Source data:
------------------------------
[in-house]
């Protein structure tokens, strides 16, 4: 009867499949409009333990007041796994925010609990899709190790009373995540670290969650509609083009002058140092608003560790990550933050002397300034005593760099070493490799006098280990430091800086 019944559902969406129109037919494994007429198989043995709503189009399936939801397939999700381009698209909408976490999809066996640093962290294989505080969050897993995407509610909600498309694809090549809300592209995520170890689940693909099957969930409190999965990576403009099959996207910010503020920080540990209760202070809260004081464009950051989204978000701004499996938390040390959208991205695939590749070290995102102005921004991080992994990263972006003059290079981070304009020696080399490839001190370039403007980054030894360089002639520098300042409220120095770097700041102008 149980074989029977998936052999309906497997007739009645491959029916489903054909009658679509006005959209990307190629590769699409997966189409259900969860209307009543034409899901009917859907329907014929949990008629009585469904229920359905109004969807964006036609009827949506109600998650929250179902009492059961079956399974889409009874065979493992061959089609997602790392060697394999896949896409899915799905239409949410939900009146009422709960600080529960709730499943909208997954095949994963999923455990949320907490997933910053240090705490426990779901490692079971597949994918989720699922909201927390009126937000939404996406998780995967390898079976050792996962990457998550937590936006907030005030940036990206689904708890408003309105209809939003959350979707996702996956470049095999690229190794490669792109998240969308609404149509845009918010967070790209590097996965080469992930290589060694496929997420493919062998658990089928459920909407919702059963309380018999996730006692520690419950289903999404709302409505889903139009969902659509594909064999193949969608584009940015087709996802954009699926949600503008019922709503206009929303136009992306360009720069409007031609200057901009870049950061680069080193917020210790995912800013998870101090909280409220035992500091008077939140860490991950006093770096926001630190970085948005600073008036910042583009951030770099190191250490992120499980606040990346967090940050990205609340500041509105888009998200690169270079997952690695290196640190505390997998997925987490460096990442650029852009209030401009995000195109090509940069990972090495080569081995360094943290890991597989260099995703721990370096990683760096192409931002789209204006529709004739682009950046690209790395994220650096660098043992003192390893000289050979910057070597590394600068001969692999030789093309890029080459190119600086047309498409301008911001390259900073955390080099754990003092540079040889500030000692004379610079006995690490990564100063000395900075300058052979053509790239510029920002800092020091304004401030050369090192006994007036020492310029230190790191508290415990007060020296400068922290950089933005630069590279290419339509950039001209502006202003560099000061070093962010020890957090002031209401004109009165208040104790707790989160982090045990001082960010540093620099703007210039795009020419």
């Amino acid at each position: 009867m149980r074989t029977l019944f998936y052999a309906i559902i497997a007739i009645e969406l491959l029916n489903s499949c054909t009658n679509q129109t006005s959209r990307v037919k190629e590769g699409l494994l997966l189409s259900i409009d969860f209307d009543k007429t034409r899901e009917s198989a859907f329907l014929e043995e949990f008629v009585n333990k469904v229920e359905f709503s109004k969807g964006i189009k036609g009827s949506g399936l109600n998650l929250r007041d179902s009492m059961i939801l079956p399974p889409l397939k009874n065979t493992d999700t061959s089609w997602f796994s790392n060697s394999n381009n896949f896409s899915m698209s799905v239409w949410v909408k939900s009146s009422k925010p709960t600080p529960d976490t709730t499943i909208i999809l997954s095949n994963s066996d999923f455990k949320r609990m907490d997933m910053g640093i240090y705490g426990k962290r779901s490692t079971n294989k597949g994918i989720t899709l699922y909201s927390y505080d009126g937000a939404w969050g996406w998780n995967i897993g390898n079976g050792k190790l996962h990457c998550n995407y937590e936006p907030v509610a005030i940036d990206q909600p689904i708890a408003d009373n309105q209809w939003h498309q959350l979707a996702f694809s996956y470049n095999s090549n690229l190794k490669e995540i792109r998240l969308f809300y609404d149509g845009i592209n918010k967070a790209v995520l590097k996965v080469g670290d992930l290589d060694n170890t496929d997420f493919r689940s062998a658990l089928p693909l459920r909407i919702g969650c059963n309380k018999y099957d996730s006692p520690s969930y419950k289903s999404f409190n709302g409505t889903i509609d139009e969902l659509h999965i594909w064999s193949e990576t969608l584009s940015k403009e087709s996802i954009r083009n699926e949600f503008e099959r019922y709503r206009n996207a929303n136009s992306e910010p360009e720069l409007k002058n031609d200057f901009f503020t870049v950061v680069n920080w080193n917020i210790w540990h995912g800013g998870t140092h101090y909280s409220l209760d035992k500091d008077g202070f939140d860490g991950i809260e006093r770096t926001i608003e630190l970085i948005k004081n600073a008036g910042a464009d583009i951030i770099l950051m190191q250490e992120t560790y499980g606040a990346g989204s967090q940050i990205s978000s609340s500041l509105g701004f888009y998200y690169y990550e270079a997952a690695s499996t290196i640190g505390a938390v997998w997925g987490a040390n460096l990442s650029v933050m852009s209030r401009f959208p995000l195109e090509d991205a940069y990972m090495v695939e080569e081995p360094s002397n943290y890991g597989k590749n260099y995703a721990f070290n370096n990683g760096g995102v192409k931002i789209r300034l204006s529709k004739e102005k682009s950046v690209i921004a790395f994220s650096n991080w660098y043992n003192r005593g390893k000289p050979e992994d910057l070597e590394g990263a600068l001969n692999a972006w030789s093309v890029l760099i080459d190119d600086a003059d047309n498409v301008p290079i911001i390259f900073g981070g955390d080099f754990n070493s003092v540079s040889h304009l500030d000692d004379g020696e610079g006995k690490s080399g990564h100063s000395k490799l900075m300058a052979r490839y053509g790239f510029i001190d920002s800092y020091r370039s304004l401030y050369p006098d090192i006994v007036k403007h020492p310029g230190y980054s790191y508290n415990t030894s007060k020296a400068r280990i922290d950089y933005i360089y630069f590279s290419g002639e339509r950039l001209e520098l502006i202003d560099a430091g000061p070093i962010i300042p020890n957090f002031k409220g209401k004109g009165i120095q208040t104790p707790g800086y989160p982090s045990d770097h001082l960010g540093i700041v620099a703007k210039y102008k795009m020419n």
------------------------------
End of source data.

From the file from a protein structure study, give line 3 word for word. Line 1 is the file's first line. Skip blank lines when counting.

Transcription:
């Amino acid at each position: 009867m149980r074989t029977l019944f998936y052999a309906i559902i497997a007739i009645e969406l491959l029916n489903s499949c054909t009658n679509q129109t006005s959209r990307v037919k190629e590769g699409l494994l997966l189409s259900i409009d969860f209307d009543k007429t034409r899901e009917s198989a859907f329907l014929e043995e949990f008629v009585n333990k469904v229920e359905f709503s109004k969807g964006i189009k036609g009827s949506g399936l109600n998650l929250r007041d179902s009492m059961i939801l079956p399974p889409l397939k009874n065979t493992d999700t061959s089609w997602f796994s790392n060697s394999n381009n896949f896409s899915m698209s799905v239409w949410v909408k939900s009146s009422k925010p709960t600080p529960d976490t709730t499943i909208i999809l997954s095949n994963s066996d999923f455990k949320r609990m907490d997933m910053g640093i240090y705490g426990k962290r779901s490692t079971n294989k597949g994918i989720t899709l699922y909201s927390y505080d009126g937000a939404w969050g996406w998780n995967i897993g390898n079976g050792k190790l996962h990457c998550n995407y937590e936006p907030v509610a005030i940036d990206q909600p689904i708890a408003d009373n309105q209809w939003h498309q959350l979707a996702f694809s996956y470049n095999s090549n690229l190794k490669e995540i792109r998240l969308f809300y609404d149509g845009i592209n918010k967070a790209v995520l590097k996965v080469g670290d992930l290589d060694n170890t496929d997420f493919r689940s062998a658990l089928p693909l459920r909407i919702g969650c059963n309380k018999y099957d996730s006692p520690s969930y419950k289903s999404f409190n709302g409505t889903i509609d139009e969902l659509h999965i594909w064999s193949e990576t969608l584009s940015k403009e087709s996802i954009r083009n699926e949600f503008e099959r019922y709503r206009n996207a929303n136009s992306e910010p360009e720069l409007k002058n031609d200057f901009f503020t870049v950061v680069n920080w080193n917020i210790w540990h995912g800013g998870t140092h101090y909280s409220l209760d035992k500091d008077g202070f939140d860490g991950i809260e006093r770096t926001i608003e630190l970085i948005k004081n600073a008036g910042a464009d583009i951030i770099l950051m190191q250490e992120t560790y499980g606040a990346g989204s967090q940050i990205s978000s609340s500041l509105g701004f888009y998200y690169y990550e270079a997952a690695s499996t290196i640190g505390a938390v997998w997925g987490a040390n460096l990442s650029v933050m852009s209030r401009f959208p995000l195109e090509d991205a940069y990972m090495v695939e080569e081995p360094s002397n943290y890991g597989k590749n260099y995703a721990f070290n370096n990683g760096g995102v192409k931002i789209r300034l204006s529709k004739e102005k682009s950046v690209i921004a790395f994220s650096n991080w660098y043992n003192r005593g390893k000289p050979e992994d910057l070597e590394g990263a600068l001969n692999a972006w030789s093309v890029l760099i080459d190119d600086a003059d047309n498409v301008p290079i911001i390259f900073g981070g955390d080099f754990n070493s003092v540079s040889h304009l500030d000692d004379g020696e610079g006995k690490s080399g990564h100063s000395k490799l900075m300058a052979r490839y053509g790239f510029i001190d920002s800092y020091r370039s304004l401030y050369p006098d090192i006994v007036k403007h020492p310029g230190y980054s790191y508290n415990t030894s007060k020296a400068r280990i922290d950089y933005i360089y630069f590279s290419g002639e339509r950039l001209e520098l502006i202003d560099a430091g000061p070093i962010i300042p020890n957090f002031k409220g209401k004109g009165i120095q208040t104790p707790g800086y989160p982090s045990d770097h001082l960010g540093i700041v620099a703007k210039y102008k795009m020419n």